Discover the Facts About 15 Animals Without Tails and How to Identify Them

Animals Without Tails

Because of their varied roles in maintaining ecological balance, animals need all their body parts to function normally, as their physiology dictates. They need hands, feet, and, in some cases, hearts and brains to function correctly.

Virtually every animal species has a tail, and each uses it uniquely. But some creatures don’t have or use tails.

The lion, the tiger, and the wolf are well-known examples of animals having tails, but what about the species that lack them?

If you can believe it, the world is full of intriguing animals that lack tails. There was a time when many of these possessed tails, but they became extinct due to natural selection.

You may be familiar with the fact that certain animals don’t have tails, but you may not know which ones they are or why. This page will provide information about 15 animals that do not have tails. In other words, don’t miss a beat!

Why Do Animals Have Tails?

Tails serve a variety of functions in many animals, each of which is the result of specialized adaptations through time. 

Some animals’ tails serve various functions, whereas the tails of others serve a more specific purpose. This post will examine how animals utilize their tails in the wild and their many roles.

While it is evident that some tails developed to serve a particular function or meet a specific physical demand, the reasons for the existence of other tails are less pronounced. There are some main uses for tails. Even though there are a variety of purposes, the most widespread ones are the ones listed below:

  • Defense
  • Balance
  • Navigation
  • Warmth or nourishment
  • Communication
  • Defining territory
  • Mating rituals

The length of an animal’s tail may vary greatly, from a little appendage that serves no use at all to a massive appendage that is half as long as the animal itself. 

Human: Why Don’t Humans Have Tails?

Tails, which initially appeared at least 500 million years ago, have now assumed many functions. They’re used for storing energy by geckos. Birds rely on them as a means of navigation while in flight. Furthermore, rattlesnakes employ them to frighten away potential prey.

Nonetheless, they are primarily used by mammals for one thing: balancing.

However, tails go extinct as you progress up the evolutionary tree toward humans. They are missing gorillas. It is something that we have in common with apes and chimpanzees alike.

Taking this route will give us a significant edge. Two-legged creatures may take advantage of gravity, which performs part of the work for us, but four-legged animals must exert themselves with every stride. You have to understand that gravity causes us to advance as we walk. We save around 25 percent of the energy required to move when walking compared to walking on all fours.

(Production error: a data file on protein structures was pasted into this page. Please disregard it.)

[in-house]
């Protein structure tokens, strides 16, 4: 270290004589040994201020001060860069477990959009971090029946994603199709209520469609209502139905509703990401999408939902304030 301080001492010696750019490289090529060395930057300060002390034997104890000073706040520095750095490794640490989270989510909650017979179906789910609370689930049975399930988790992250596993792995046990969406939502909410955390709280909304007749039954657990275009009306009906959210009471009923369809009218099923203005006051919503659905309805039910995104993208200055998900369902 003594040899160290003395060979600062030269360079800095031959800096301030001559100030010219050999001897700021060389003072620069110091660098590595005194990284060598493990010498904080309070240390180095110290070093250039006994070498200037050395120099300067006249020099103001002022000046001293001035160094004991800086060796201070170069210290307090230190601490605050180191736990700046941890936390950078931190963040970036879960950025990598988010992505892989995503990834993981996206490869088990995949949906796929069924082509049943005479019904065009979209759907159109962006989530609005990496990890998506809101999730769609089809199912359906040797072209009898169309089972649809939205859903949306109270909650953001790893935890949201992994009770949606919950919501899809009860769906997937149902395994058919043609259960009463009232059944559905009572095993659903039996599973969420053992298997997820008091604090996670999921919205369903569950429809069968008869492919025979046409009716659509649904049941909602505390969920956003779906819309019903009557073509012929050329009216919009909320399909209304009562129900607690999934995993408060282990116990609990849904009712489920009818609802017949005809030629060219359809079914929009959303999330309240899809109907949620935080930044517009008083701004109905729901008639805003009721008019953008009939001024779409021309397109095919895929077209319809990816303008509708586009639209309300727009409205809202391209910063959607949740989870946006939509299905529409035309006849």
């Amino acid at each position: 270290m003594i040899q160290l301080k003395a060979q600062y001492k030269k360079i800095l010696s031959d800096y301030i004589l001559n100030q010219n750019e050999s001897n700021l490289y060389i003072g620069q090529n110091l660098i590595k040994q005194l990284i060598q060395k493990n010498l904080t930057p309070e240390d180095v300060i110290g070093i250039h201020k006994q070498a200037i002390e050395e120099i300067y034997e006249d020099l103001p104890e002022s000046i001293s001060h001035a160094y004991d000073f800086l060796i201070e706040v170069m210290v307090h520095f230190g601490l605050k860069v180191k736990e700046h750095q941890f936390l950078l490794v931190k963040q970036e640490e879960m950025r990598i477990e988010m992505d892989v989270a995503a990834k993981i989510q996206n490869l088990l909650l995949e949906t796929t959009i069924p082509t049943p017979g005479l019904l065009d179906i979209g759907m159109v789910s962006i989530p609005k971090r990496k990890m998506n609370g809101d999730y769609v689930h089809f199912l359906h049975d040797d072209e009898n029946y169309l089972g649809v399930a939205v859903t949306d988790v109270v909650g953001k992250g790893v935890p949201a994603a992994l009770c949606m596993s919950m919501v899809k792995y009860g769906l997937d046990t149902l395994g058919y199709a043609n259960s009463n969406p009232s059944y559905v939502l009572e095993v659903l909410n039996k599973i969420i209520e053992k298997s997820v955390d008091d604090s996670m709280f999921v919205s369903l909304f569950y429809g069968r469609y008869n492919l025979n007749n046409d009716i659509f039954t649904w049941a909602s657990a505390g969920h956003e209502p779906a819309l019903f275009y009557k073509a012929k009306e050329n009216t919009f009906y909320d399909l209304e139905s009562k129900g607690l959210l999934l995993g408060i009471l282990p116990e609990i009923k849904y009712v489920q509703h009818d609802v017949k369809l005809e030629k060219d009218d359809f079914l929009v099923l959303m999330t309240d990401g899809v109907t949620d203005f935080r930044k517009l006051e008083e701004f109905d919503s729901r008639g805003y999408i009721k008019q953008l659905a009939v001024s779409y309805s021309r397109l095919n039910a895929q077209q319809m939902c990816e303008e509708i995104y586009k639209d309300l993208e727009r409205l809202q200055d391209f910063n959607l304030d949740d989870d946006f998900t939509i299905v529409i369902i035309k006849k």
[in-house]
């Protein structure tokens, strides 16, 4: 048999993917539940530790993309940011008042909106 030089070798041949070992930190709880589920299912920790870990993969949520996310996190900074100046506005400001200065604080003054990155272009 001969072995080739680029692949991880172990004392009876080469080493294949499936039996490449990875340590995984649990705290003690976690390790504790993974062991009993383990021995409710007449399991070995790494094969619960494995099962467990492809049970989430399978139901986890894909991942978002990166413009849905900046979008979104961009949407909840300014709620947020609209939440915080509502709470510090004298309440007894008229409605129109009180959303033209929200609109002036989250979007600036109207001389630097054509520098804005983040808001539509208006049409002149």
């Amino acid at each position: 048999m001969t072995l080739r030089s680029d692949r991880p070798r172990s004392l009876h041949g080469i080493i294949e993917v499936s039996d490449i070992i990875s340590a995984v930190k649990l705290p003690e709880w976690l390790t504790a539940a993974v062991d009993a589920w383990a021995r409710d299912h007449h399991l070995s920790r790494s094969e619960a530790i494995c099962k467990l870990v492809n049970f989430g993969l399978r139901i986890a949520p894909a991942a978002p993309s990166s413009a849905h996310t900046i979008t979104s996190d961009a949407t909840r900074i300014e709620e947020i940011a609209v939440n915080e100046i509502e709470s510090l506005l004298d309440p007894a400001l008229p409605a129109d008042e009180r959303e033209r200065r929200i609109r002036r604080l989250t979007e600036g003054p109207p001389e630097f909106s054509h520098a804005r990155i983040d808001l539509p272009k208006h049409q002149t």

Other Animals Without Tails

Many other animals, including mammals, do not have tails. Some are listed below.

1. Apes

Africa and Southeast Asia are home to a variety of apes known as apes. At some point within the last four million years, apes lost their tails. 

This change occurred before the emergence of modern humans. If apes had tails at one time, when did they lose them? Great apes and chimpanzees are non-human apes. 

2. Jellyfish

Jellyfish lack tails, a central nervous system, a skeletal framework, eyes, and a heart. 

Jellyfish are carnivores that feast on planktonic creatures, crustaceans, tiny fish, and even fish eggs and larvae. First aid treats all types of jellyfish stings. Sea jellyfish are well-recognized for their umbrella-like shape. 

3. Spider

Spiders are eight-legged, air-breathing arthropods that use their fangs to inject or exude venom. They can leap up to six times their length and have a near-perfect vision. Spider females may produce up to 3000 eggs at once. Obligate carnivores feast on a variety of insects.

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4. Sea Urchin

Around 950 different kinds of sea urchins may be found in the world’s waters. Sea urchins don’t have tails since they’re not obligated to have them. They go about on their feet and sometimes even with their teeth, and they’re very swift. 

Their strong teeth allow them to crush everything they consume. The poison on sea urchins’ spines makes them a threat to humans as well.

5. Crab

Crabs, unlike their cousins, do not walk laterally but rather move about in circles by shuffling forward on the tips of their legs and dragging along the remainder of their bodies with one front leg at a time. 

Though they share a common ancestor with crustaceans like shrimp and lobsters, these marine critters are much smaller at maturity.

6. Gorilla 

Image credit: bimserd, Shutterstock

The gorilla is the biggest non-tailed ape still in existence today. Their DNA is 98% identical to us humans. Hence, we share a common ancestor with these creatures.

Gorillas are endemic to Africa and may be seen in various environments, from wet to dry woods. There are two different types of gorillas: the mountain gorilla and the lowland gorilla.